By Mahmoud Mourad CAIRO (Reuters) - A prominent Egyptian poet could face up to three years in jail over a Facebook post in which she criticised the slaughter of animals at a Muslim festival, a case which rights activists say shows how the government is muzzling free speech. Fatima Naoot described the Prophet Abraham's dream - in which, according to Islamic belief, God tells him to sacrifice his son as a test of his faith - as a "nightmare". "A massacre which is repeated every year because of the nightmare of a righteous man about his good son." The poet - whose trial began on Wednesday - has been charged with contempt of Islam, spreading sectarian strife and disturbing public peace, judicial sources and Naoot said. "The loser will be the cultural movement." Rights groups say a crackdown launched by the government of President Abdel Fattah al-Sisi, following the toppling of Mohamed Mursi of the Muslim Brotherhood in 2013, has muzzled freedom of expression.
Rights group Amnesty International called on Wednesday for targeted U.N. sanctions and investigations into possible war crimes in Libya to end a cycle of abductions and summary killings by rival armed factions. An Amnesty report released on Wednesday focused on Benghazi, where an alliance of Islamist militants and ex-rebels, known as Shura Council, has battled for months with forces allied to army General Khalifa Haftar, who declared war on Islamist extremists. The battle over Benghazi is part of a wider conflict involving two major factions and their competing governments struggling for control of the North African state and its oil resources four years after civil war ousted Muammar Gaddafi. London-based Amnesty said that the fighting in Benghazi, the main city in eastern Libya, involved tit-for-tat attacks, abductions, summary killings and torture by each side.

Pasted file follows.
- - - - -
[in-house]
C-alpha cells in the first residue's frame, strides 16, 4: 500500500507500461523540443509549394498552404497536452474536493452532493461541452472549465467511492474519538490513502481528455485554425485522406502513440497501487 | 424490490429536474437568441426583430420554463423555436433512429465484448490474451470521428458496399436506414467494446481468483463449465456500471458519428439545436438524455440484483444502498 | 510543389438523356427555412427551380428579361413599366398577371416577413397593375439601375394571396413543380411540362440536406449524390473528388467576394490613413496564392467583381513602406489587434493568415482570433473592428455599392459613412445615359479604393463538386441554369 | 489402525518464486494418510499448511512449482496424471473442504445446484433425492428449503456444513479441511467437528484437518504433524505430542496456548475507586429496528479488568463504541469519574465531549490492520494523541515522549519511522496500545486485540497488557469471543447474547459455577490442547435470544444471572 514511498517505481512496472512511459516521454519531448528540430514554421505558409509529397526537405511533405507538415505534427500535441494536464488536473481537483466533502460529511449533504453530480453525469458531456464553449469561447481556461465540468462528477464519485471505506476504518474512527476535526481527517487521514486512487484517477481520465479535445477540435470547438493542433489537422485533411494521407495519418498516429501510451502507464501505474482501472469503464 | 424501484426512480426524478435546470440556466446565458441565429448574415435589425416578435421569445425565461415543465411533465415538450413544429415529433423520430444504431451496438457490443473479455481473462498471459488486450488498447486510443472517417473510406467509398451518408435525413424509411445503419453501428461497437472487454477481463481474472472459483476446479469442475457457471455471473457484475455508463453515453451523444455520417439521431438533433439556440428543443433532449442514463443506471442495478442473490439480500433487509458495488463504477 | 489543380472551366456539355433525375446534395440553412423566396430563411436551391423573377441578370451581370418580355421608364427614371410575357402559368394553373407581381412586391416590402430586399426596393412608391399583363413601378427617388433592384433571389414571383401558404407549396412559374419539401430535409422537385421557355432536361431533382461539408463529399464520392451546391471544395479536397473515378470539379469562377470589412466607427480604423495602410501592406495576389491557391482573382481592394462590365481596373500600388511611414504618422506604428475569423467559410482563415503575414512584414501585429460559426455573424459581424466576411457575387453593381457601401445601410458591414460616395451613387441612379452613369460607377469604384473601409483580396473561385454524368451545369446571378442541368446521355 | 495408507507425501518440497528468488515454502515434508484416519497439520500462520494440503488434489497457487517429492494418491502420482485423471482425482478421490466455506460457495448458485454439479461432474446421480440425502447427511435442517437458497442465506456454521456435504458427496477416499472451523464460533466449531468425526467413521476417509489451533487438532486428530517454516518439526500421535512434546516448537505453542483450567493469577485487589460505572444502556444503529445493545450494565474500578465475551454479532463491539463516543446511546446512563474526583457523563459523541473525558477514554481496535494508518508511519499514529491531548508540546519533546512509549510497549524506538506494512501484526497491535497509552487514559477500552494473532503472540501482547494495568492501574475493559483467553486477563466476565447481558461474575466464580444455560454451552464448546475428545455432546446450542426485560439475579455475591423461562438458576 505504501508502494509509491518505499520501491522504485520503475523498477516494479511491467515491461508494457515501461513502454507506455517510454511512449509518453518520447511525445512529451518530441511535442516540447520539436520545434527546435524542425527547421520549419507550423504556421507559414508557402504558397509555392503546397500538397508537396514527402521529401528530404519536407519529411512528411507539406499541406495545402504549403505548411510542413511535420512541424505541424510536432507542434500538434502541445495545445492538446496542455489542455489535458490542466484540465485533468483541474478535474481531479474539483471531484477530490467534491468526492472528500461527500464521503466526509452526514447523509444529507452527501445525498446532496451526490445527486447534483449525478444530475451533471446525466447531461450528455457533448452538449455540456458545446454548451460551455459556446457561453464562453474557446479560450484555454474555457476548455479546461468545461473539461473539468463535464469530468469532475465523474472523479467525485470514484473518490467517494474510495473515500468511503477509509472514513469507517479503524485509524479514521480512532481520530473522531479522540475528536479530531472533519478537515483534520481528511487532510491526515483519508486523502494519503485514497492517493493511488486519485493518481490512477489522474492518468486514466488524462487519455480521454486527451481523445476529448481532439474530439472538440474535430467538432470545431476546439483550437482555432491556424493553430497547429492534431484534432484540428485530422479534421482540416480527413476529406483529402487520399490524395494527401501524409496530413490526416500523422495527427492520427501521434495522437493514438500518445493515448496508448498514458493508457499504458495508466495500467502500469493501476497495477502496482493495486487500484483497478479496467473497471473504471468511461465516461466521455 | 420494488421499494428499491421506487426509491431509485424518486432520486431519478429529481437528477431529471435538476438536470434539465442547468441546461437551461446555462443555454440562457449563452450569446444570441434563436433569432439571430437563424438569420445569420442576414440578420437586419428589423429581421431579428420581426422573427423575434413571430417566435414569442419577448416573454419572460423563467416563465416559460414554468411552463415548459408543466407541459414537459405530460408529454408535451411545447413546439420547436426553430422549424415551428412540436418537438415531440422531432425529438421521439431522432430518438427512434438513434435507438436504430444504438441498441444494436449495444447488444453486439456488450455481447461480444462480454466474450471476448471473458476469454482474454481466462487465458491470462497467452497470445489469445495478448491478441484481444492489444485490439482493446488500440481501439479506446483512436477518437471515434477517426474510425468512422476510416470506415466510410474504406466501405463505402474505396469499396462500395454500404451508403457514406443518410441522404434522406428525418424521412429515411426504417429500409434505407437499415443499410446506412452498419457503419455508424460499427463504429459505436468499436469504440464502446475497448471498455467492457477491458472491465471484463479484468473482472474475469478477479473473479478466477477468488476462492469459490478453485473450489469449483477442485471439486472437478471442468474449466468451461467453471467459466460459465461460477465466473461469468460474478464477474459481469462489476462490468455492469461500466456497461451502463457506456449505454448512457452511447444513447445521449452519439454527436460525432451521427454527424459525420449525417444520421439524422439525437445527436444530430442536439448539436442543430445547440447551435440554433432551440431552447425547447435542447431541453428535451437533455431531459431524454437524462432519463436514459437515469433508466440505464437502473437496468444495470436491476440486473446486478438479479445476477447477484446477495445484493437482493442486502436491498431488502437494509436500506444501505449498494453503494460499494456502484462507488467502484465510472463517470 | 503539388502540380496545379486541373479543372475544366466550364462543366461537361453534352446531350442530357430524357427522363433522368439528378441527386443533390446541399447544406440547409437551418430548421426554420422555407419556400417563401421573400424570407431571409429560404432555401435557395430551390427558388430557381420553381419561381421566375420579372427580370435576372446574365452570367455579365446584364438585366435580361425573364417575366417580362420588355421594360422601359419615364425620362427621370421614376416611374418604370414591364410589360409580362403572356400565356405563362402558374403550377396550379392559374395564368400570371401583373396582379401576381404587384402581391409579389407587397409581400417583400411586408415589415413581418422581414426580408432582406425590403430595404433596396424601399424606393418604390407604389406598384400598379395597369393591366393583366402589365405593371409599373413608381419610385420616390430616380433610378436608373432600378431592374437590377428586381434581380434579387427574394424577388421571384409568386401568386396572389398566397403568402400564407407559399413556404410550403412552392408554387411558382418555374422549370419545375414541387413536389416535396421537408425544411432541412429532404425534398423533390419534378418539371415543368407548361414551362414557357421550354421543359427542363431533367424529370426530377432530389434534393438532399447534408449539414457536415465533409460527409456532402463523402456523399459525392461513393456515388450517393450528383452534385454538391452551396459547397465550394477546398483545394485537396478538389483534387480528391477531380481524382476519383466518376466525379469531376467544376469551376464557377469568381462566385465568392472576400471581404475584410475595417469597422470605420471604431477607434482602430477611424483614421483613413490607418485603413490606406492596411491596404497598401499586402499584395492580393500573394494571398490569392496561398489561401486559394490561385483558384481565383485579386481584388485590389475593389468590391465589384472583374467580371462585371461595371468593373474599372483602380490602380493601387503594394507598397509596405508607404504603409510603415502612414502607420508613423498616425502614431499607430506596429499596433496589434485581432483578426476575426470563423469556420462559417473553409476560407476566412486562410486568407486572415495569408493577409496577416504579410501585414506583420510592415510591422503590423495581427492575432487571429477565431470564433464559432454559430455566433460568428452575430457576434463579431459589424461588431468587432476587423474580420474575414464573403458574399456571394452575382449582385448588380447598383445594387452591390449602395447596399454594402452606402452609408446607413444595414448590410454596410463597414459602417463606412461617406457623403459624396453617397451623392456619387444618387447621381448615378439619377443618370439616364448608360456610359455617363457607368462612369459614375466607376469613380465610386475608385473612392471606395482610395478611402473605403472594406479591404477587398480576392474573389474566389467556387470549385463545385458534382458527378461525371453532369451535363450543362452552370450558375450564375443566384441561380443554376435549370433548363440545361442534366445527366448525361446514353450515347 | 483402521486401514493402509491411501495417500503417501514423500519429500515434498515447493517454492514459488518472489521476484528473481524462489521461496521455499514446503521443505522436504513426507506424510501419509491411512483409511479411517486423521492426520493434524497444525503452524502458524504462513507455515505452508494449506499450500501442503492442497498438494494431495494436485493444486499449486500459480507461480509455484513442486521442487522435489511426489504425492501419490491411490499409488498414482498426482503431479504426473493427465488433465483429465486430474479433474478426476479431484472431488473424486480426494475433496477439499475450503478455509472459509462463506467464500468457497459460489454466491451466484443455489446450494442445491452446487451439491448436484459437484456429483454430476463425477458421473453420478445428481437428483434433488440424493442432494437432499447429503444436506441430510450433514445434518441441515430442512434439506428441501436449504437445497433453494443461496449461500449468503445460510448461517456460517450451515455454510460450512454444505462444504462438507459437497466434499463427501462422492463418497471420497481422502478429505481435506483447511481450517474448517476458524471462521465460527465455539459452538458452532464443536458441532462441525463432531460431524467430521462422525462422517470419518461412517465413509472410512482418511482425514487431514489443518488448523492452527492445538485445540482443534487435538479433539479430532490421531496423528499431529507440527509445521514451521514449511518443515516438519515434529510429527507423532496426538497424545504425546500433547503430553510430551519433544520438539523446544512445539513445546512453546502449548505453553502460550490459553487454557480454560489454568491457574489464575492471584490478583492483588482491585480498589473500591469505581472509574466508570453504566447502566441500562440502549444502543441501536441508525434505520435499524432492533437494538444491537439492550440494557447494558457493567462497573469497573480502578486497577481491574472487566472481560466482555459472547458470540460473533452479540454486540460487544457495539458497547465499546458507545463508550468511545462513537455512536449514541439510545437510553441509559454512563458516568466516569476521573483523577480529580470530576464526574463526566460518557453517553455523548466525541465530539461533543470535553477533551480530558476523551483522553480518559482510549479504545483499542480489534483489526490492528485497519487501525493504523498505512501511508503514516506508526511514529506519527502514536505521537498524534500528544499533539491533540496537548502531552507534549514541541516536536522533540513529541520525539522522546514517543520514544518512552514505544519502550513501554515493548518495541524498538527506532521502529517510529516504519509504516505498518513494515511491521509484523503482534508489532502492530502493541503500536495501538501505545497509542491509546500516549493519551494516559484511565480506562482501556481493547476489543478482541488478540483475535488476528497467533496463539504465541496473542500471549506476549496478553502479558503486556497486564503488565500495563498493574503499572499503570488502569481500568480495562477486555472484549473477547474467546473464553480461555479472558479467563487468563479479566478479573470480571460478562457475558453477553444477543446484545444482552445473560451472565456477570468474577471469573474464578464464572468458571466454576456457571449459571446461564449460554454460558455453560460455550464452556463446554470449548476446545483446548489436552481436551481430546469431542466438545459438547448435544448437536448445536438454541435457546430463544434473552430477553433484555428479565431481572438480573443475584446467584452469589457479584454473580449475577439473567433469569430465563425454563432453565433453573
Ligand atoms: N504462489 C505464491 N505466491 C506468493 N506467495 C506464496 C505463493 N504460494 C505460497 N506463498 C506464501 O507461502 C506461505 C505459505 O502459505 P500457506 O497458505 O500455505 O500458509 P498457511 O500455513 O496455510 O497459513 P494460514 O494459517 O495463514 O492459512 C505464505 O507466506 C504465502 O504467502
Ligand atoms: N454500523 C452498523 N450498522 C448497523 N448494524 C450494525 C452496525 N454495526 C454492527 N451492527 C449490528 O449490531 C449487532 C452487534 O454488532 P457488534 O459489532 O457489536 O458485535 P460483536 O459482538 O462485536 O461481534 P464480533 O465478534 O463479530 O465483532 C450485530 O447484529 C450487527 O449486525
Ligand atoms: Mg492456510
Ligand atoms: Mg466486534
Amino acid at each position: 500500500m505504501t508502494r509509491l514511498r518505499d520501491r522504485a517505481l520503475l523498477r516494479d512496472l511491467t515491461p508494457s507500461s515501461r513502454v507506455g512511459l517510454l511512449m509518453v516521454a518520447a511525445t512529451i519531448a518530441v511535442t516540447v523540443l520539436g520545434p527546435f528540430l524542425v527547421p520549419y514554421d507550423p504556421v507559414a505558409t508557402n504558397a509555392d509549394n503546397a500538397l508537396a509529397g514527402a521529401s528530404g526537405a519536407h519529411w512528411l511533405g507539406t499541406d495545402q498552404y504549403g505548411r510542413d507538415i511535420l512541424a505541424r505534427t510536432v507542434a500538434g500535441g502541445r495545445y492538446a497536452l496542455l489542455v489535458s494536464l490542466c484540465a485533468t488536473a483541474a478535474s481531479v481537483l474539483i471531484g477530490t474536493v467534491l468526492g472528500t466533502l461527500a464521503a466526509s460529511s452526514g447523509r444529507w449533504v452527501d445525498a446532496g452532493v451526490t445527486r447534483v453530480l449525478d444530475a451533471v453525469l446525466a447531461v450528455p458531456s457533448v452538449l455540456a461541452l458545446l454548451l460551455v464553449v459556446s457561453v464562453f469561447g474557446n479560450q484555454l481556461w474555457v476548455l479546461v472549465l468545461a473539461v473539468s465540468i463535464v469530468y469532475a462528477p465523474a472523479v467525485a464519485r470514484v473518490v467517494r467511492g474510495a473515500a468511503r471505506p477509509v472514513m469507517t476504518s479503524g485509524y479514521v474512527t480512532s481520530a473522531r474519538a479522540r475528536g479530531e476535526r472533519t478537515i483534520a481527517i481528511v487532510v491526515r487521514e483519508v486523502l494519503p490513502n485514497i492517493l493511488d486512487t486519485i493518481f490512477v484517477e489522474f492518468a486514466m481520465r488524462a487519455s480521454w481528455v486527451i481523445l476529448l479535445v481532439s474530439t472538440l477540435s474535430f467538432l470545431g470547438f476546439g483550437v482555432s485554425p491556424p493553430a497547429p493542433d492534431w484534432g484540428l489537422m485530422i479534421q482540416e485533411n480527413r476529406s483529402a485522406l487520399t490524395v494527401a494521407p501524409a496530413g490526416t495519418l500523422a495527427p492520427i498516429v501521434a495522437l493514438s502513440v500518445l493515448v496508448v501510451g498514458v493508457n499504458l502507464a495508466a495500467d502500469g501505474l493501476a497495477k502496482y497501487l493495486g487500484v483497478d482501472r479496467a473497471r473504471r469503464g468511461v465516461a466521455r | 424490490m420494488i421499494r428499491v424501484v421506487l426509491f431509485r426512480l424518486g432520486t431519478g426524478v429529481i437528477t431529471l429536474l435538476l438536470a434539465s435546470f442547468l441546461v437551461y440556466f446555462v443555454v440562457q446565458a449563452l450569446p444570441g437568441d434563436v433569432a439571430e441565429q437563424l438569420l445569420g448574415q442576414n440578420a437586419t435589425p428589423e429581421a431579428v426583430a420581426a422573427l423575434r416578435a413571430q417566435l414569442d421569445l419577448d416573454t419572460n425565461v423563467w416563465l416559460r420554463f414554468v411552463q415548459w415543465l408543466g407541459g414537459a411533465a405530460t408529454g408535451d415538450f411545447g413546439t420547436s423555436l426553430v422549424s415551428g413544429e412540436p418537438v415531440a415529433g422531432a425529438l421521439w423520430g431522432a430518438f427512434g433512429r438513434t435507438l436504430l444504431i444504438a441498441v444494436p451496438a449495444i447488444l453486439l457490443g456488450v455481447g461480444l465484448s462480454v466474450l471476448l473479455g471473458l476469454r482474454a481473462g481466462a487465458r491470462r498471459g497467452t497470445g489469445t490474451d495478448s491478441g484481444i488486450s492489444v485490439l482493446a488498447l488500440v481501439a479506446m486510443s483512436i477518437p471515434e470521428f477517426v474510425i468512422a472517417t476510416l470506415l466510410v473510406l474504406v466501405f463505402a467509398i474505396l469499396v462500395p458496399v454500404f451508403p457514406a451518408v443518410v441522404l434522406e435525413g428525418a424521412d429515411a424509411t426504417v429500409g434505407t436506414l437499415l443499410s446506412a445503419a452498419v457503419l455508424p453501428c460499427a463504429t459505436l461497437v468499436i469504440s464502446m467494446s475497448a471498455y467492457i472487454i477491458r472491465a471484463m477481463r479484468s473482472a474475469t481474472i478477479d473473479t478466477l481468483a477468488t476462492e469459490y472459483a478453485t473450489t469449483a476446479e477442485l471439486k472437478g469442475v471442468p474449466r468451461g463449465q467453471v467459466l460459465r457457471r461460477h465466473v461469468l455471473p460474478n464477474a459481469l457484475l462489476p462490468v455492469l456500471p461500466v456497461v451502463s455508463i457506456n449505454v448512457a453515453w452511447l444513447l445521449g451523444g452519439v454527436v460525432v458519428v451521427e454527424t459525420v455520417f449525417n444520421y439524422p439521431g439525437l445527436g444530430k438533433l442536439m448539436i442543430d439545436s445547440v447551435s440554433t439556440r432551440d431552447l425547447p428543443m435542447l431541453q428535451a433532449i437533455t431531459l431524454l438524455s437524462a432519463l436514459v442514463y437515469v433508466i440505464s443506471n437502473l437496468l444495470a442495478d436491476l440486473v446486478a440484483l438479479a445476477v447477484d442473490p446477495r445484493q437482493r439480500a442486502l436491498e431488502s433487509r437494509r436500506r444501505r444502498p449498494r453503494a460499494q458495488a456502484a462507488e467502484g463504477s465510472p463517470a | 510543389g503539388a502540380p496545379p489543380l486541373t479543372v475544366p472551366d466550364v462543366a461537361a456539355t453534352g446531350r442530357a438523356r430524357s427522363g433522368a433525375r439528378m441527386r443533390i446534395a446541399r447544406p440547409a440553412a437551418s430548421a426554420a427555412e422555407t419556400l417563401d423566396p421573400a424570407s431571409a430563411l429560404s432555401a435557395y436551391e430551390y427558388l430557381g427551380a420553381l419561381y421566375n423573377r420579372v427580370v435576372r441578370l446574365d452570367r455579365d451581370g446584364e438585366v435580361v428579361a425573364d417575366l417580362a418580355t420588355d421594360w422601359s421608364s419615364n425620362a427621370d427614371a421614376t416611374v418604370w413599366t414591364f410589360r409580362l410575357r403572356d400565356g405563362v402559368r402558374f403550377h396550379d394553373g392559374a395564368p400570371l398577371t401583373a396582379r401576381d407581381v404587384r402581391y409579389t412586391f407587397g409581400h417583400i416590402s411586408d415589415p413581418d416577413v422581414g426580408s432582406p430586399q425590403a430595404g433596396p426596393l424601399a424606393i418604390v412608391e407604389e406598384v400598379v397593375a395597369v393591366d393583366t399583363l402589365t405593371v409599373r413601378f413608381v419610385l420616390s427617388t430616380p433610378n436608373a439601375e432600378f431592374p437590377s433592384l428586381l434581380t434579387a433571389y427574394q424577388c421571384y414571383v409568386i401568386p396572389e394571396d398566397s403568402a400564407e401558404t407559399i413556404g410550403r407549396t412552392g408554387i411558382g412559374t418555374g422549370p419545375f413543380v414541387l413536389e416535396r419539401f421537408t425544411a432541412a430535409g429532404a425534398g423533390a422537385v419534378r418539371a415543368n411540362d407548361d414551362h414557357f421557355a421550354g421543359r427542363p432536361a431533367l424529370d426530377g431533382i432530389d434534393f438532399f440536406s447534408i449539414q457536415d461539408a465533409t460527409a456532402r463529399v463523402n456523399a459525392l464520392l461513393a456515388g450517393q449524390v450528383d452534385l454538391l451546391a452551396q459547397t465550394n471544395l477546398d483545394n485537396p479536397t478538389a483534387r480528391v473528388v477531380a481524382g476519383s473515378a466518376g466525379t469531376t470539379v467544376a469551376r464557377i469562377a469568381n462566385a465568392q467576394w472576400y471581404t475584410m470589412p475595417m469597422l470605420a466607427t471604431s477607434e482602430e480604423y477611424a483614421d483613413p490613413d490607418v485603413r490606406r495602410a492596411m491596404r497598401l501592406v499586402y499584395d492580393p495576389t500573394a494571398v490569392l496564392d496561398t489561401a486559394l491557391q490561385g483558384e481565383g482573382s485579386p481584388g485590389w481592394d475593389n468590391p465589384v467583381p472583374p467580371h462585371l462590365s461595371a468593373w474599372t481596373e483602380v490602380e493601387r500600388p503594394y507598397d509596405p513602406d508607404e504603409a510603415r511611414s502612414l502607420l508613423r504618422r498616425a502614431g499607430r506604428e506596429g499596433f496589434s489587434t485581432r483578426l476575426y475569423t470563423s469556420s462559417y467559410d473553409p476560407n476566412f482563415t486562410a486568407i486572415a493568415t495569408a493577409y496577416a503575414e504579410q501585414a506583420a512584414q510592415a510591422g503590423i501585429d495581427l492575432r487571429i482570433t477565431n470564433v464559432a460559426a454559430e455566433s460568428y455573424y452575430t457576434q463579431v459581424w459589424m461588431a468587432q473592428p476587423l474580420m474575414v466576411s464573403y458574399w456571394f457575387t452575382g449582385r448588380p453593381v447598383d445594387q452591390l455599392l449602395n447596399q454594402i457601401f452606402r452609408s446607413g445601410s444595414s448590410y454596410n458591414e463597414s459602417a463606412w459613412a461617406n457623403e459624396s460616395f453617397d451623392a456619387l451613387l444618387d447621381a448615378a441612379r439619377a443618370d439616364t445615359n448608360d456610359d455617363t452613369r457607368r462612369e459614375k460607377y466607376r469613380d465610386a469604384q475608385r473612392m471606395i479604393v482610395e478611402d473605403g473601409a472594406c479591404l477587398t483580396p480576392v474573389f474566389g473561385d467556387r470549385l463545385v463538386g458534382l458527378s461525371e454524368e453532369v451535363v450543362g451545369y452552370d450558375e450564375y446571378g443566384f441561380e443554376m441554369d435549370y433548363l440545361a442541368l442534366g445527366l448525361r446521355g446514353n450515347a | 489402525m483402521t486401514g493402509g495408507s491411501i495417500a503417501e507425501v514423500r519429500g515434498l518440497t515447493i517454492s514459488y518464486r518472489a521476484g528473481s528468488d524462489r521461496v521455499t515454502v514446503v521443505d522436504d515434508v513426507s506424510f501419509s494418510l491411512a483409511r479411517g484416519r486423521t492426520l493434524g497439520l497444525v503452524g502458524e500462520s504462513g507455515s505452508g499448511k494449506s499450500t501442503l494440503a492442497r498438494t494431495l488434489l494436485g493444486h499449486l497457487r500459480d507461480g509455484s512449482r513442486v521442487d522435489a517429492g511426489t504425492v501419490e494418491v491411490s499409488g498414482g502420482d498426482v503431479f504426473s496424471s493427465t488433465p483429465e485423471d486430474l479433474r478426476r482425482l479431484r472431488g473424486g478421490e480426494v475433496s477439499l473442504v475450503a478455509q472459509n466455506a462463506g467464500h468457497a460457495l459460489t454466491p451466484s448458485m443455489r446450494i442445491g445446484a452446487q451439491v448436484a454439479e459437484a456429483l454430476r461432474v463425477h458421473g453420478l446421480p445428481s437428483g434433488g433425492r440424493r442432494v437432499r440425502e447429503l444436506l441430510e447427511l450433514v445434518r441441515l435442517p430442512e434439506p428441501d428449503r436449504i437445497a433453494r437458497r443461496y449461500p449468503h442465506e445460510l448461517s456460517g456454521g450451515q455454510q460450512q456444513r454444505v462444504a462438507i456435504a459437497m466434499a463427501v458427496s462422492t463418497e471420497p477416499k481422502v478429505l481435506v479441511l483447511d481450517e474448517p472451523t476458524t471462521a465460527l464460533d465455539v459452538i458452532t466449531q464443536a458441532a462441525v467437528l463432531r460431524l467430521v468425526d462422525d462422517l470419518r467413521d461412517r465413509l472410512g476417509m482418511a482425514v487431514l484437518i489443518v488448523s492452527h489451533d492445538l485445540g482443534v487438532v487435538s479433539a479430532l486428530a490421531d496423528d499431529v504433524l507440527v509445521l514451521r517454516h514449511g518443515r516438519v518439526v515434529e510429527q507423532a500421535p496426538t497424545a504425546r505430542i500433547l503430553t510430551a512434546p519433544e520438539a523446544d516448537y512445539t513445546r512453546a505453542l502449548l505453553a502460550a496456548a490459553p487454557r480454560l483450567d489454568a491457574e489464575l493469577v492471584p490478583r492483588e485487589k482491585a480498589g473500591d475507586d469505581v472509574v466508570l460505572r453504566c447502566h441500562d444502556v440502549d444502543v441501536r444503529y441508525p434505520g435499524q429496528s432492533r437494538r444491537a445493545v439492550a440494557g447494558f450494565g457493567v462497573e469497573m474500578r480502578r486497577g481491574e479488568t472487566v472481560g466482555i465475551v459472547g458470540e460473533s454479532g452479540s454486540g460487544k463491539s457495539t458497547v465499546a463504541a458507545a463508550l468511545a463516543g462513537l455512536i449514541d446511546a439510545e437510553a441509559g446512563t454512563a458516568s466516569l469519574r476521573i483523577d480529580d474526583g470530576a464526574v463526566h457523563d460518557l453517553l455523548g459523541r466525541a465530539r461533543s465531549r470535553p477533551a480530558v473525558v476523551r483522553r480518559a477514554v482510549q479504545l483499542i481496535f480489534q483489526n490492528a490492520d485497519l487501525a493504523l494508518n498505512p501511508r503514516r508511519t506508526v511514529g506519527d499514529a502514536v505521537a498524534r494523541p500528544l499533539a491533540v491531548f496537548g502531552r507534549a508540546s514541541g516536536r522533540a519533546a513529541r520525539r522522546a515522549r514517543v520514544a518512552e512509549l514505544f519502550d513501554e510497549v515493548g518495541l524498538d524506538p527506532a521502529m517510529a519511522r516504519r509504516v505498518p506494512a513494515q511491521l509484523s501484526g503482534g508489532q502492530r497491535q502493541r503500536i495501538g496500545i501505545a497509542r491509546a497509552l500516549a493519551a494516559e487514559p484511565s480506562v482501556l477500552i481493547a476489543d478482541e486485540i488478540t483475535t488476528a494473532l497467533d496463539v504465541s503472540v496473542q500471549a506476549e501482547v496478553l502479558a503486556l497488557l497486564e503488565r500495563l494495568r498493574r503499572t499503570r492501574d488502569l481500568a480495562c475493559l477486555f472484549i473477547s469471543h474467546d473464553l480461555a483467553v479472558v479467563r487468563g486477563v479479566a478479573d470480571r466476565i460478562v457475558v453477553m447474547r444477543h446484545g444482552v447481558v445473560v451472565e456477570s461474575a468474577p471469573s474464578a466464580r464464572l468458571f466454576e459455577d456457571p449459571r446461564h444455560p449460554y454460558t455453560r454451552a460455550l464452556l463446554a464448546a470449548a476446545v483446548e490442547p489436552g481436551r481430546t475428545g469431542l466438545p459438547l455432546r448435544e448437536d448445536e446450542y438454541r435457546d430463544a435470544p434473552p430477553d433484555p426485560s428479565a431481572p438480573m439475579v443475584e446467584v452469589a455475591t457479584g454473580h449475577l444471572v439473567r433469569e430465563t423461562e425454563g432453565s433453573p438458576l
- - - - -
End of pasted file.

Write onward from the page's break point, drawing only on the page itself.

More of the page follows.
Tanzanian police arrested a senior opposition figure and 32 supporters, officials said on Wednesday, at an allegedly illegal rally where police used tear gas to scatter demonstrators. Tanzania is due to hold a referendum on a new constitution in April and a general election in October when opposition parties plan to field a single presidential candidate to challenge the Chama Cha Mapinduzi party's 54-year grip on power. On Wednesday the National Assembly Speaker temporarily adjourned the parliamentary session which descended into a shouting match after opposition lawmakers demanded an urgent debate on Tuesday's arrests. Opposition lawmakers said police had beaten up the opposition supporters they arrested.